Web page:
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‘99 Percent Of Kenyan Bank Accounts Hold Less Than UShs37m’

Kenya’s Central Bank Governor (CBK) Patrick Njoroge (in featured photo) on Tuesday revealed that 99.3 percent of bank accounts in Kenya have less than Ksh.1million (about UShs37 million), Citizen TV reports.

Njoroge, appearing before the Parliamentary Committee on Finance and National Planning on Tuesday, said most Kenyans willingly report on any transactions as per the regulations.

He was defending the non-implementation of Section 33C of the Banking Act when he noted that the regulator encountered significant difficulties in developing indicated regulations.

“This law was contradicting many regulations, it was impossible to implement it, it was un-implementable,” said Njoroge.

The CBK boss however emphasised the importance of the requirement on reporting on cash transactions.

According to him, if removed, there would be immediate and severe consequences such as the risk of Kenya being locked out of the global financial system, a move whose effects he termed as adverse.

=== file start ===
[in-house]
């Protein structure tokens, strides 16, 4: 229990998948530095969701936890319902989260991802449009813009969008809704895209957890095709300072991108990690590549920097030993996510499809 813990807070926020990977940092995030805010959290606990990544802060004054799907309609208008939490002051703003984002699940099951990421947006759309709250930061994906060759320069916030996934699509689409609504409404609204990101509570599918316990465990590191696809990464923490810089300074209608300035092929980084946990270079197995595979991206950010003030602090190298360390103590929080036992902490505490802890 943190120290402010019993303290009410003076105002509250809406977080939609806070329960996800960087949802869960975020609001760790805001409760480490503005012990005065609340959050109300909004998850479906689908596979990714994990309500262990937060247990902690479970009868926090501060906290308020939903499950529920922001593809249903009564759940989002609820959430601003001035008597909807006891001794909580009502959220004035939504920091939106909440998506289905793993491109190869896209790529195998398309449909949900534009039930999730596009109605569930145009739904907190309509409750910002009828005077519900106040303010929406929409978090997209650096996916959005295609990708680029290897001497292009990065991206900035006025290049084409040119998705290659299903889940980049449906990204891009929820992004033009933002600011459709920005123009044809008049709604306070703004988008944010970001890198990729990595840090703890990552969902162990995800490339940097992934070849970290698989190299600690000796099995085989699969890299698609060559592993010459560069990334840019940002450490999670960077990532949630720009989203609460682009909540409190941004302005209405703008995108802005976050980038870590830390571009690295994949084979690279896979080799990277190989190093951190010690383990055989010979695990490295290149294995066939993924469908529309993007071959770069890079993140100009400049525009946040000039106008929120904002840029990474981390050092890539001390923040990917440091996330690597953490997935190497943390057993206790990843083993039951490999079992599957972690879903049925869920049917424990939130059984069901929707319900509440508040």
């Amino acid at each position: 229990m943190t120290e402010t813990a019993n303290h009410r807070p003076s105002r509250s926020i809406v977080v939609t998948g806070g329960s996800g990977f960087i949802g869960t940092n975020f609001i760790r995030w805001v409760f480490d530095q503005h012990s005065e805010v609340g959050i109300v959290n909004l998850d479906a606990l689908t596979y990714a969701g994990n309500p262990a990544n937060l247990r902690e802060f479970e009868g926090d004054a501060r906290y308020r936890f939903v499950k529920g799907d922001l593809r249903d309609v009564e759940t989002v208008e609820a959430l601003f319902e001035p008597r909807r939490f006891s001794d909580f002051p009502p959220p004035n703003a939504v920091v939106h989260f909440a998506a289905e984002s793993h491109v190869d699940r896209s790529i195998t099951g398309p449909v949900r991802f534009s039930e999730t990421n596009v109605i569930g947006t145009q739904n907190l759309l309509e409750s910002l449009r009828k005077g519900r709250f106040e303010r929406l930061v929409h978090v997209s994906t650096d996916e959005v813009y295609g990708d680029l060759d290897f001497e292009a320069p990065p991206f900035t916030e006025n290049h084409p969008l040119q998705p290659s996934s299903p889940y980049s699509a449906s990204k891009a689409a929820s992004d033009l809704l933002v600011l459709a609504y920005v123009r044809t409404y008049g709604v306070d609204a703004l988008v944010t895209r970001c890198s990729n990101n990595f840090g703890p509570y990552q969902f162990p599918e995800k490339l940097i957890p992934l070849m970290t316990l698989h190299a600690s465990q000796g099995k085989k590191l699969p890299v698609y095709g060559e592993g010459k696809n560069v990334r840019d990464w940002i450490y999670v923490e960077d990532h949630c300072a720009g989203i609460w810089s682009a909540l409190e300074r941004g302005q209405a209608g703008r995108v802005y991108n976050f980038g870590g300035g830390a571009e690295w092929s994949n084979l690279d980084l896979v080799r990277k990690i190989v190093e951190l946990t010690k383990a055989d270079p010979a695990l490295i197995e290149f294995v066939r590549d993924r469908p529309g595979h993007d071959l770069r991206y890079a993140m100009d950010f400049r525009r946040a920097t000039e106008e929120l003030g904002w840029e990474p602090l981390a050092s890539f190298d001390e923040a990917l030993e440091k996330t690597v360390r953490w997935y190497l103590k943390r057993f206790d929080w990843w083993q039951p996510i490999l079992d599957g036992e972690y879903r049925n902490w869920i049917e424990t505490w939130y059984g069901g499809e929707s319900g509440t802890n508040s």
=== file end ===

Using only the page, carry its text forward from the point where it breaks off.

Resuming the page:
“The requirement to report any transactions above USD 10,000 (Ksh.1million) or equivalent are contained in the requirements and provisions of the Proceeds of Crime and Anti-Money Laundering Act (POCAMLA) which was effected in 2010,” he said.

Dr. Njoroge also said the country is particularly vulnerable because of its geography, advanced banking and financial sector as well as its characteristics of a largely cash-based economy.

Njoroge reiterated CBK’s commitment in cash monitoring in a bit to win the war against corruption.

“The war against corruption, money laundering and terrorism financing will be impaired if the requirements on cash withdrawals and deposits are weakened,” said Njoroge.

“The Goldenberg scandal is a good cautionary tale as we know it devastated the economy to the weakest we have ever been- GDP fell to the lowest in the entire history of our country. Several banks collapsed, prices of essential commodities rose significantly and inflation hit a record high,” he added.

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